A tough year of farming resulted an $853 million hit to in the provincial budget, but Saskatchewan farmers are saying the onus isn’t only on grain producers.
“Part of that payout is in there strictly for the livestock producers that had a shortage of feed and so it’s not totally on the grain side that those numbers are attributed to, it’s for the livestock sector as well,” said Ian Boxall, president of the Agricultural Producers Association of Saskatchewan (APAS).
The Saskatchewan government is forecasting a $250-million deficit this fiscal year due to higher expenses related to the summer drought.
The mid-year financial report says the deficit puts Saskatchewan down $1.3 billion from budget, as the province had initially forecast a surplus of more than $1 billion.
“We had areas that had a sustained drought again continuing,” Boxall said. “Some areas even into the third and fourth year of this extended drought so I think there was a wide mix across the province anywhere from really good crops to really poor.”
Finance Minister Donna Harpauer said the unforeseen drought reduced crop production by 20 per cent.
“The drought was unforeseen, reducing projected crop production by 20 per cent in 2023, when compared to 2022,” Harpauer said, as she released the 2023-24 Mid-Year Report. “Crop insurance and relief programs are in place for Saskatchewan producers.”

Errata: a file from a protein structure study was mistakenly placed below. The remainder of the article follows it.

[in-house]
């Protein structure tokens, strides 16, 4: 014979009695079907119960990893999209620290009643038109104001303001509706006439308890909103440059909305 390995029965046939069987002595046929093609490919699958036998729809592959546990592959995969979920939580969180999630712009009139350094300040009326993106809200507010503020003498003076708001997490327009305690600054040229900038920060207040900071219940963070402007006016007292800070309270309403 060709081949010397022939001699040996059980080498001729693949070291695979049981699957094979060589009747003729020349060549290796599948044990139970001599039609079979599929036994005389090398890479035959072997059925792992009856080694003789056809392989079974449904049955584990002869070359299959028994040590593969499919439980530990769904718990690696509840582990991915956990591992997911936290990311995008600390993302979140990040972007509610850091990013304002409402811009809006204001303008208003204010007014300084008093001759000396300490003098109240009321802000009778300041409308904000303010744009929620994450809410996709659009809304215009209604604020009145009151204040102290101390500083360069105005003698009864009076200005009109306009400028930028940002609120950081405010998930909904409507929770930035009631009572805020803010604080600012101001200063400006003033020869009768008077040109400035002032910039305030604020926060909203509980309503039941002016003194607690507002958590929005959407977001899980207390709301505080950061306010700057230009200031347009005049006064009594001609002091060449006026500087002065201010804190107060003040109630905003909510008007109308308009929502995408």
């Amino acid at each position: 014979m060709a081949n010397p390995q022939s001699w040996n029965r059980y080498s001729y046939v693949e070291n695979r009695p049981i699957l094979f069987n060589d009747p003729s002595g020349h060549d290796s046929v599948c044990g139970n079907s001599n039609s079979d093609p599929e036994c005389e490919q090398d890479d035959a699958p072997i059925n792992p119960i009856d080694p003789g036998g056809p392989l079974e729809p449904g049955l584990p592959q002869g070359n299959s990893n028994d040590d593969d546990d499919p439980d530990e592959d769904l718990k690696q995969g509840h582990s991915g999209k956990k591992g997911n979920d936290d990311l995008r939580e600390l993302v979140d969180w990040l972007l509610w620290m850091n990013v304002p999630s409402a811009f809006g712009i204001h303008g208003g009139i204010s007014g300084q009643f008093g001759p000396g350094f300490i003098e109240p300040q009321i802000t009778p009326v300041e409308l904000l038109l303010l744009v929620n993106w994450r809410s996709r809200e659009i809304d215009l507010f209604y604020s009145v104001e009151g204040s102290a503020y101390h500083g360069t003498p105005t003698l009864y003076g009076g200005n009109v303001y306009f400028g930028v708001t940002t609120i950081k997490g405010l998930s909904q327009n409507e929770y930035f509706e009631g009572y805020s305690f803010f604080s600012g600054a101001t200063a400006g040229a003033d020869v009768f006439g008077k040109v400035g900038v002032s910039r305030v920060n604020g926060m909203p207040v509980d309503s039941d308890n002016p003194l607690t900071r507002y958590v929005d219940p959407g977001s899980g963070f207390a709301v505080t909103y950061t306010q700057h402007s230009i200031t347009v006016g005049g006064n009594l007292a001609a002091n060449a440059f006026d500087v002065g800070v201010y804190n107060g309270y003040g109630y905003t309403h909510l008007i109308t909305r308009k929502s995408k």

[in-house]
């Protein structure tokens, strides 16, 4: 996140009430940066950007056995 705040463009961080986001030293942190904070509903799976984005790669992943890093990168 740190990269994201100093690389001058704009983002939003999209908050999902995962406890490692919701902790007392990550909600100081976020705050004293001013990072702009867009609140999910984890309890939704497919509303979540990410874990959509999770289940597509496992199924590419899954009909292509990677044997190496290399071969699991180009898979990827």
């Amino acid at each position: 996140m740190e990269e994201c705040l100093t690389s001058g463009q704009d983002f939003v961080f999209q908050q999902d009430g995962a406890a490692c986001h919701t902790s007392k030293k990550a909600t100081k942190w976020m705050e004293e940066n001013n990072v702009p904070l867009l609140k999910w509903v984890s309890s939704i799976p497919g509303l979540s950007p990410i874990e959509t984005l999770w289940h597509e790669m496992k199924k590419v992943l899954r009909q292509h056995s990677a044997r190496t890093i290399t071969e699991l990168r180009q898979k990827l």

Boxall said that moving forward, although there are great programs in place for grain producers, more services could be set aside for livestock producers.
“We need to do some work on the livestock side so that we aren’t having these AgriRecovery settlements that aren’t budgeting for so that we get a little bit better, sweeter programs to protect the livestock producer when they have issues that come up whether it be drought or disease to ensure that they have the coverage that they require.”
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According to the Water Security Agency (WSA) freeze-up report, if the province doesn’t see extreme amounts of snowfall this winter, the drought will continue into spring and summer 2024.
“There is, however, concern of surface water supply issues in the southwest if winter snowfall is below average,” read a release from the WSA. “In some cases, an above normal snowpack would be required to stave off extremely dry conditions.”
There are currently no areas of the province that are predicted to have above normal spring runoff levels in 2024.
University of Saskatchewan Researcher Terry Fonstad said the Global Institue for Water Security is trying to help the agriculture sector by predicting spring runoff levels.
“We’re able then to give at least some warning or some forecasting on what that water might be, which will help with the irrigation initiative,” Fonstad said.
“There’s a lot of work that goes on here for adaptation and resiliency to those changes in water as they come along.”
– With files from the Canadian Press
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